Podcast: Story in the Story (11/4/2019 Mon.)
People's Daily app

Story in the Story Logo.png


Jinxiufang, a shopping street in Shanghai's Pudong District, got a new set of decorations for World Mental Health day in October.

Mao Wan and many new moms from her weaving group spent months knitting cute animals, clouds and waves to decorate the shopping area.

Mao, a 30-year-old mother of two, suffered postpartum depression after she had her first child in 2015.

Following the birth, Mao had difficulty accepting the scar from her cesarean section. Meanwhile, pain during breastfeeding and high fever constantly bothered her, and urinary incontinence made her afraid to go outside.

All this changed because of a small ball of wool left a few years ago. Mao found herself a new goal: to weave a small hat and a few pairs of shoes for her baby.

Today’s Story in the Story looks at the transition from the Chinese traditional custom of zuo yue zi, or "postpartum confinement" to modern postpartum rehabilitation.


New mothers need not only attention and support from the family, but also professional help in maternity, rehabilitation and nutrition. [Photo/IC]

"At the time, everyone was focused on the newborn baby, and because of the Chinese tradition of postpartum confinement, I hadn't washed my hair in a month, which made me feel dirty and gloomy," Mao said.

Overcome by these feelings, she would burst into tears at the drop of a hat. Because of anxiety and depression, she was even reluctant to look after her baby when he cried.

"I posted the photo of the baby hat on social media, and it got me so much praise from my friends. I felt that I had finally done something valuable," Mao said.

She then created a social network account to share her work and weaving skills, as well as parenting stories and insights. Now, Mao has set up three weaving enthusiast groups with about 1,000 members, most of whom are young moms hoping to ease anxiety and pressure through weaving.

At the end of 2018, Mao copied the idea of "woven graffiti" from her overseas counterparts to attract more attention to the mental health behind the women's weaving works. Mao and her group members crocheted the 500-meter-long iron railings in Jinxiufang with colorful wool and dolls.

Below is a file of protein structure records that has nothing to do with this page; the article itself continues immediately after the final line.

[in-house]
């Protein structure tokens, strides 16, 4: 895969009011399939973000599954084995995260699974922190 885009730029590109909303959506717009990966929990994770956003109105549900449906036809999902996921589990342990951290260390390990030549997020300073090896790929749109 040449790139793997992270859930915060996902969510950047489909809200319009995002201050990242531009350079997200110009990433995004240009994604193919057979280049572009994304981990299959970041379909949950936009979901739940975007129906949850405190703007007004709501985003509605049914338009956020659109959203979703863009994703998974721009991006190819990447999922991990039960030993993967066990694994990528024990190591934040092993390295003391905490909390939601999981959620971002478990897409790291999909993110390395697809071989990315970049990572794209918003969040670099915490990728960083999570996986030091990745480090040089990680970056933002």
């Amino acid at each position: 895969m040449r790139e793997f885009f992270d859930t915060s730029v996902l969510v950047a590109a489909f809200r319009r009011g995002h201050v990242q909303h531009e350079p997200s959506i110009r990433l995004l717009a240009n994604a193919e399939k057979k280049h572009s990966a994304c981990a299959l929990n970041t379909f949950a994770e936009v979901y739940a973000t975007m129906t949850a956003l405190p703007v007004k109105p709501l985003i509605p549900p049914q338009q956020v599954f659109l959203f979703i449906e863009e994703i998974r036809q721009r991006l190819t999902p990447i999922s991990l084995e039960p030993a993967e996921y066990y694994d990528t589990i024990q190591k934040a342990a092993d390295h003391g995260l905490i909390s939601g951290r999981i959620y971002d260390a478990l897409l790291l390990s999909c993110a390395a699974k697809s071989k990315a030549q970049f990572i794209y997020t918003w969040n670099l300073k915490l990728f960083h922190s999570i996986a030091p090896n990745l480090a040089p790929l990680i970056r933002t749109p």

Her postpartum depression experience helped make the first street show a success and more new moms suffering from the disease came to join her.

"I not only share my knitting skills, but also ask them about their working and living conditions and whether they have talked with their families, and recommend seeking a psychologist for serious symptoms," Mao said.

New moms in China are becoming increasingly vulnerable to postpartum depression, but the new moms, their families, and society often pay insufficient attention to postpartum psychological health.

Most women's reproductive age coincides with the peak of their careers and re-adapting to society after birth often leads to pressure and anxiety, said Guan Yutong, a psychological counselor in Beijing.

Meanwhile, Chinese women often experience a significant gap in prenatal and postnatal attention received, which can also lead to postpartum depression, said Guan.

"The good news is that more and more women are paying attention to their mental health and fighting postpartum depression also requires family efforts," Guan said.


(Photo: Xinhua)

"Women undergo significant physical changes and mood swings due to fluctuating hormone levels during pregnancy and childbirth," said Qin Xinyan, chief medical officer of United Family Healthcare's postpartum rehabilitation sector.

"New mothers need attention and support from family, but they also need professional help in maternity, rehabilitation and nutrition, among many other things."

China should promote science-based postpartum rehabilitation practices, because the traditional practices cannot fully meet the needs of women, and some practices are even unhealthy, Qin said.

Restoring their physical strength, improving breastfeeding and reducing postpartum pain and discomfort are among the top three reasons why women seek postpartum care, and more than 40 percent of women who were asked said they feel "depressed" and "irritated" mainly because of the lack of care and support from family.

Chen Ziquan, president of the Child Maternal and Child Health Association, said science-based postpartum rehabilitation is different from traditional customs, and healthcare facilities that have specialized equipment and medical professionals who work in accordance with a strict code of conduct can better ensure quality care for new mothers and newborns.

(Produced by Nancy Yan Xu, Brian Lowe, Lance Crayon and Da Hang. Music by: bensound.com. Text from Xinhua, China Daily)